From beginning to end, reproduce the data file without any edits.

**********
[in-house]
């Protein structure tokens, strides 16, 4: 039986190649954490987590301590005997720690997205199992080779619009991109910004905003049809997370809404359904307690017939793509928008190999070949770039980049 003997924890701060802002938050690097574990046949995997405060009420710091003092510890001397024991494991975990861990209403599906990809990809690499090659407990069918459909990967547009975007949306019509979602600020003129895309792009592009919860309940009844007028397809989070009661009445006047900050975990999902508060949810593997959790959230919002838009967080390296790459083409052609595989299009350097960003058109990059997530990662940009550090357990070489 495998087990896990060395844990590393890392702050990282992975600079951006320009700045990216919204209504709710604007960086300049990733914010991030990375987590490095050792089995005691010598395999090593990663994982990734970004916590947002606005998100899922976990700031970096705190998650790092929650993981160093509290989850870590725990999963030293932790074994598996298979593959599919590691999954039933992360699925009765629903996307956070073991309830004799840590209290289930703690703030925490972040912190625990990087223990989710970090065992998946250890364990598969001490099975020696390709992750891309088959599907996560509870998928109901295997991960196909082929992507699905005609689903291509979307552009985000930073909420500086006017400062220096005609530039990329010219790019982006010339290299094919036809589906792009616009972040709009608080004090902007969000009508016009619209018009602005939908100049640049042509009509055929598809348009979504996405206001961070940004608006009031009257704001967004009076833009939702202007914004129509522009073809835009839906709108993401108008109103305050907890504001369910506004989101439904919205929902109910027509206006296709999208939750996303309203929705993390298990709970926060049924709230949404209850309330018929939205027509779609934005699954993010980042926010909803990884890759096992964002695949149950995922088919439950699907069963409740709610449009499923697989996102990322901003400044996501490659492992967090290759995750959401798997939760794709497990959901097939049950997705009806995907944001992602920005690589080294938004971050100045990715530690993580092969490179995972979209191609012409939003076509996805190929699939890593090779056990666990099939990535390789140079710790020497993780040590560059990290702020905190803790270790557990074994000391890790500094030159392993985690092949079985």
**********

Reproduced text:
[in-house]
């Protein structure tokens, strides 16, 4: 039986190649954490987590301590005997720690997205199992080779619009991109910004905003049809997370809404359904307690017939793509928008190999070949770039980049 003997924890701060802002938050690097574990046949995997405060009420710091003092510890001397024991494991975990861990209403599906990809990809690499090659407990069918459909990967547009975007949306019509979602600020003129895309792009592009919860309940009844007028397809989070009661009445006047900050975990999902508060949810593997959790959230919002838009967080390296790459083409052609595989299009350097960003058109990059997530990662940009550090357990070489 495998087990896990060395844990590393890392702050990282992975600079951006320009700045990216919204209504709710604007960086300049990733914010991030990375987590490095050792089995005691010598395999090593990663994982990734970004916590947002606005998100899922976990700031970096705190998650790092929650993981160093509290989850870590725990999963030293932790074994598996298979593959599919590691999954039933992360699925009765629903996307956070073991309830004799840590209290289930703690703030925490972040912190625990990087223990989710970090065992998946250890364990598969001490099975020696390709992750891309088959599907996560509870998928109901295997991960196909082929992507699905005609689903291509979307552009985000930073909420500086006017400062220096005609530039990329010219790019982006010339290299094919036809589906792009616009972040709009608080004090902007969000009508016009619209018009602005939908100049640049042509009509055929598809348009979504996405206001961070940004608006009031009257704001967004009076833009939702202007914004129509522009073809835009839906709108993401108008109103305050907890504001369910506004989101439904919205929902109910027509206006296709999208939750996303309203929705993390298990709970926060049924709230949404209850309330018929939205027509779609934005699954993010980042926010909803990884890759096992964002695949149950995922088919439950699907069963409740709610449009499923697989996102990322901003400044996501490659492992967090290759995750959401798997939760794709497990959901097939049950997705009806995907944001992602920005690589080294938004971050100045990715530690993580092969490179995972979209191609012409939003076509996805190929699939890593090779056990666990099939990535390789140079710790020497993780040590560059990290702020905190803790270790557990074994000391890790500094030159392993985690092949079985």